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Sausage and Cheese Rigatoni

Sausage and cheese rigatoni is a delicious baked pasta with deep Italian flavors from marinara, roasted red peppers and plenty of cheese.
Course Main Course
Cuisine Italian
Keyword basil, fennel seeds, garlic, Italian parsley, marinara, oregano, paprika, parmesan cheese, provolone, ricotta cheese, rigatoni pasta, roasted red peppers, sweet Italian sausage, yellow onion

Ingredients

  • 1 pound sweet Italian sausage ground or removed from casings
  • 1 tablespoon fennel seeds
  • 1 small yellow onion diced
  • 6 to 8 cloves garlic minced
  • 12 ounces roasted red bell peppers drained and diced
  • 25 ounces marinara sauce
  • 1 teaspoon oregano
  • 1 teaspoon basil
  • 1 teaspoon paprika
  • 16 ounces rigatoni pasta
  • 15 ounces ricotta cheese
  • 8 ounces grated parmesan cheese
  • 1/4 cup fresh Italian parsley chopped
  • 6 to 8 slices provolone cheese

Instructions

  • Preheat the oven to 375 degrees, and prepare a three-quart baking dish by spraying it with cooking spray, and set it aside.
  • Heat a large skillet over medium heat. Add the sausage, fennel and onion and saute until the sausage is cooked through and the onions are soft. Add in the garlic and saute for another two minutes or so.
  • Dump in the diced red peppers, marinara sauce, oregano, basil and paprika to the pan and stir to combine.
  • While the sauce is warming through, bring a large pot of salted water to boil and cook the rigatoni for just five minutes. Drain the pasta and add it to the sauce, stirring to coat it.
  • In another bowl, combine the ricotta, parmesan and parsley. (At first, you’ll wonder how it’s going to come together with all that parmesan, but just keep stirring. It will.)
  • Pour half of the pasta/sauce mixture into the prepared baking dish. Top it with half of the ricotta, and then place a single layer of three to four slices of provolone on top.
  • Finish it off with the rest of the sauce, the rest of the ricotta, and another layer of provolone.
  • Bake, uncovered, for 25 minutes or until the top is brown and bubbly. Let the bake sit for five minutes before serving with some garlic bread.

Holy moly, you guys, this was delicious. It had great flavor, made a ton of food, and it was almost even better as leftovers the next day. It was also really easy to put together, which was nice for feeding a group. It also reminded me how underrated fennel seeds are as an ingredient. I can’t remember the last time I used fennel in a dish; I’ll have to make sure to do it more often.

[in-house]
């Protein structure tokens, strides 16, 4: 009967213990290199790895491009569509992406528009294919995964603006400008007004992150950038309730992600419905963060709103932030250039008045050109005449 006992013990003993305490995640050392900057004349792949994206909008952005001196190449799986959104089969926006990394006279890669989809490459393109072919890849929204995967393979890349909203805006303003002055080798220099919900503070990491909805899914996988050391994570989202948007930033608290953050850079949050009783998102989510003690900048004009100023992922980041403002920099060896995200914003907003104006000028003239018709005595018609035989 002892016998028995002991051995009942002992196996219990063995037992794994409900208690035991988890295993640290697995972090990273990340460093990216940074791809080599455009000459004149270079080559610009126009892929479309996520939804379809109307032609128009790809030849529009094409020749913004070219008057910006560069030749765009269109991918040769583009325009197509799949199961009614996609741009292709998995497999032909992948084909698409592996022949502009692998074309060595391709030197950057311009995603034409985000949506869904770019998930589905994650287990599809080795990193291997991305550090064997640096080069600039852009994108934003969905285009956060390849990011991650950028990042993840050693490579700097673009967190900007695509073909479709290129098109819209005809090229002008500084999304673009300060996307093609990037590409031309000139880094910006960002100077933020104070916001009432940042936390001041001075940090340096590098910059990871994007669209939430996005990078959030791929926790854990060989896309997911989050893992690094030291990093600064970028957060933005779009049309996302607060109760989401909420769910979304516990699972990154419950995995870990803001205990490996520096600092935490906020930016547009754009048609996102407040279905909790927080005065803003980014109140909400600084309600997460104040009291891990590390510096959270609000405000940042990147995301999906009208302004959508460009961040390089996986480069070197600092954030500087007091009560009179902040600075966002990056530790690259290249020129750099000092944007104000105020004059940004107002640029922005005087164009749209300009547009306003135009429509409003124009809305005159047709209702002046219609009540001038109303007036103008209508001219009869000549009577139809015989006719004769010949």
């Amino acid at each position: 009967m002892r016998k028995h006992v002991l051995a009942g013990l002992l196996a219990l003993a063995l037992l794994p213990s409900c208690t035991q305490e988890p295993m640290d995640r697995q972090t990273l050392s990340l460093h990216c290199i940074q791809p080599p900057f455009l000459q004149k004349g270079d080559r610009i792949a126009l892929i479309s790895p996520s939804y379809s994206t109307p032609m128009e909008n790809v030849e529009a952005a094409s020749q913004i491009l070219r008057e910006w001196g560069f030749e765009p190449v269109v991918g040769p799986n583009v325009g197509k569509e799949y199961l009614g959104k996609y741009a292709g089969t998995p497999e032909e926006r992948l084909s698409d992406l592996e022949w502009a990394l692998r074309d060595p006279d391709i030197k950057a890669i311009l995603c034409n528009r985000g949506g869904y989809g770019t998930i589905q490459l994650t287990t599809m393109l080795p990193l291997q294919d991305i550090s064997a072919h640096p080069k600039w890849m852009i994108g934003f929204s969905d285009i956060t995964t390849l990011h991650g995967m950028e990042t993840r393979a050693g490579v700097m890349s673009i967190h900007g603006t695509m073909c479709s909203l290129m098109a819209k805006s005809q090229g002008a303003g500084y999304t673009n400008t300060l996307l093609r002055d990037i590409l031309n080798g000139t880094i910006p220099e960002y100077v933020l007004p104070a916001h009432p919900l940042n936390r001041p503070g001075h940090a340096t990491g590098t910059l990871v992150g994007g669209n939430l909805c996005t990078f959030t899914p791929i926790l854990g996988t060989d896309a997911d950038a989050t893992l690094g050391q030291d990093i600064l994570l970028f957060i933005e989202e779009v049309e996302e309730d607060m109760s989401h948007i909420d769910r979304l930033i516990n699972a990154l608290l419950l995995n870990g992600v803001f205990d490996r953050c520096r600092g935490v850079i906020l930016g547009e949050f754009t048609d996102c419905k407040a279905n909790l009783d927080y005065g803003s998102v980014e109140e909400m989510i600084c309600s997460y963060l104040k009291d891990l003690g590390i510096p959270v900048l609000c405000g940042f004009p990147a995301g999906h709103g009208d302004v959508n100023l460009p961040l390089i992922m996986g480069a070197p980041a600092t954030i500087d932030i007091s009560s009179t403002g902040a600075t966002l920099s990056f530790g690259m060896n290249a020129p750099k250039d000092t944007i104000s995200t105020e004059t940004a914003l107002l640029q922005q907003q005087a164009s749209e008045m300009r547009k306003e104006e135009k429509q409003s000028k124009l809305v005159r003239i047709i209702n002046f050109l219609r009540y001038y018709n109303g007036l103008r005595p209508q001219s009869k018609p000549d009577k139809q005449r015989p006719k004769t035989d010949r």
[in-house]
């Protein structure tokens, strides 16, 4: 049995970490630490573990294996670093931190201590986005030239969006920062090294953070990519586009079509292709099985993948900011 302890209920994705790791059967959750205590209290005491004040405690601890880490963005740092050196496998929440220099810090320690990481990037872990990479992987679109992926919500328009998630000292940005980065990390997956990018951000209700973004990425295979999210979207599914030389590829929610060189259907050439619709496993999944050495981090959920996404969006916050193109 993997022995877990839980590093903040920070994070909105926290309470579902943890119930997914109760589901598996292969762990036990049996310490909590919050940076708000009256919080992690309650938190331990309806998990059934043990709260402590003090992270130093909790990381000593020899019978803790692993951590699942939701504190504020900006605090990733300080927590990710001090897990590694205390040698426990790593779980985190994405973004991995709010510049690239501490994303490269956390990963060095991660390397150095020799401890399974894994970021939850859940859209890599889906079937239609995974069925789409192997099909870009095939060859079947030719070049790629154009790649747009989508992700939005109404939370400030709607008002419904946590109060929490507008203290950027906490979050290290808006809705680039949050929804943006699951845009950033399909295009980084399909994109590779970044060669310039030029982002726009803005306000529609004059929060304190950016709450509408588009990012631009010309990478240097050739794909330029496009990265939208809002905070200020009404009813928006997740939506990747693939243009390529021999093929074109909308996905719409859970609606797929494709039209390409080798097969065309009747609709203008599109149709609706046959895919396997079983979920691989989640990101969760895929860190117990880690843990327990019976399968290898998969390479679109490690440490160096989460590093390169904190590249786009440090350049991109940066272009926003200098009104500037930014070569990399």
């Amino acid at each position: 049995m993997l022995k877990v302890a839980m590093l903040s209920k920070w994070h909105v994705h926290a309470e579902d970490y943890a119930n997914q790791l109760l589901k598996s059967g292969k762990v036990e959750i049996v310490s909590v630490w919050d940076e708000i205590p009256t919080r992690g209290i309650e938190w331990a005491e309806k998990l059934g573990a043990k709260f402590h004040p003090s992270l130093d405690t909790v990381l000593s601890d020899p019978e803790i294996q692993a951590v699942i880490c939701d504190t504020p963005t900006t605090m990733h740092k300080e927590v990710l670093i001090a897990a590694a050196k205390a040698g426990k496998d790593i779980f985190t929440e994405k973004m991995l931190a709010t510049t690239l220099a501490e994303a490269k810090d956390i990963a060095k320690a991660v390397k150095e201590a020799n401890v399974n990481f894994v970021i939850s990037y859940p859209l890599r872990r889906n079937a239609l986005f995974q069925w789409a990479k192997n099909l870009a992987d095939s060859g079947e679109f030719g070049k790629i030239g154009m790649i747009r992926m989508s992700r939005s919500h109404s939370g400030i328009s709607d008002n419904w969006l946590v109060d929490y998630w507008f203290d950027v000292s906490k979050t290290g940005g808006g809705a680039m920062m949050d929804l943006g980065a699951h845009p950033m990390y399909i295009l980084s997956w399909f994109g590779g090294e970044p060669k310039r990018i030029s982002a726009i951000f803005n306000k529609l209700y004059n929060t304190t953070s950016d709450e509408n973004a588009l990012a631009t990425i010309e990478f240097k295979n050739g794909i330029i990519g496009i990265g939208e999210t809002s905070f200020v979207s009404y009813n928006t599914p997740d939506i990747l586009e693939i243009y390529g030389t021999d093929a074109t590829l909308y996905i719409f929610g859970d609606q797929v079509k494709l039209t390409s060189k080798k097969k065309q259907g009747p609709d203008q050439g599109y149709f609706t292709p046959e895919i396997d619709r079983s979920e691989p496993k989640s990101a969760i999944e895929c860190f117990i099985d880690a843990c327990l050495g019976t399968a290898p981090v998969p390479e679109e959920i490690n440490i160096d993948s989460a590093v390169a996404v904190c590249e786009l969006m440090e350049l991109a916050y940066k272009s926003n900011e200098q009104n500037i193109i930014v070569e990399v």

I’m still not sure why it didn’t make the cut in the original recipe, but garlic was an excellent addition to the final product. And that was a good thing, considering I’m pretty sure I would have had to tackle Joey to keep him from adding it to the pan.

This piece first appeared in print on March 3, 2022.

Spice Up Your Life is a weekly newspaper column written by Lindsey Young in south central Kansas. If you are interested in sponsoring this column, please contact us through the “Contact Lindsey” link at the top of the page.

Categories
Crockpot Main Dish Soup

‘Peas’ your tastebuds with a spicy crockpot soup

Spicy black-eyed peas are a great way to warm up on a cold day and are even better with some fresh cornbread on the side.

There is enough debate about black-eyed peas that there’s actually an article about them on the Library of Congress website.

It starts out very simply, asking, “Are black-eyed peas really peas?”

The answer is simple: “No.”

The article then goes into a very technical, scientific explanation of how peas, beans and legumes are classified and named. It’s great reading if you want to take a nap.

But I suppose no matter what their official classification, their presence in our house every New Year’s Day is a constant, as they are supposed to create good luck in the coming year.

Obviously, with all the craziness over the past year, I must have not cooked them quite right in 2021, so I’m hoping this year’s recipe was a better one.

I decided to go with a spicy version of black-eyed peas this year, mostly because I had some jalapeno peppers languishing in my crisper drawer already. You can leave those out and just add another bell pepper and cut out the cayenne if you want to try this recipe and you’re not much of a spice person, but if you like a little heat, you’re really going to like this one.

This recipe from Trisha Haas comes from the blog “Salty Side Dish.” You can find the original post at https://www.saltysidedish.com/slow-cooker-black-eyed-peas/. I added extra spices in my version.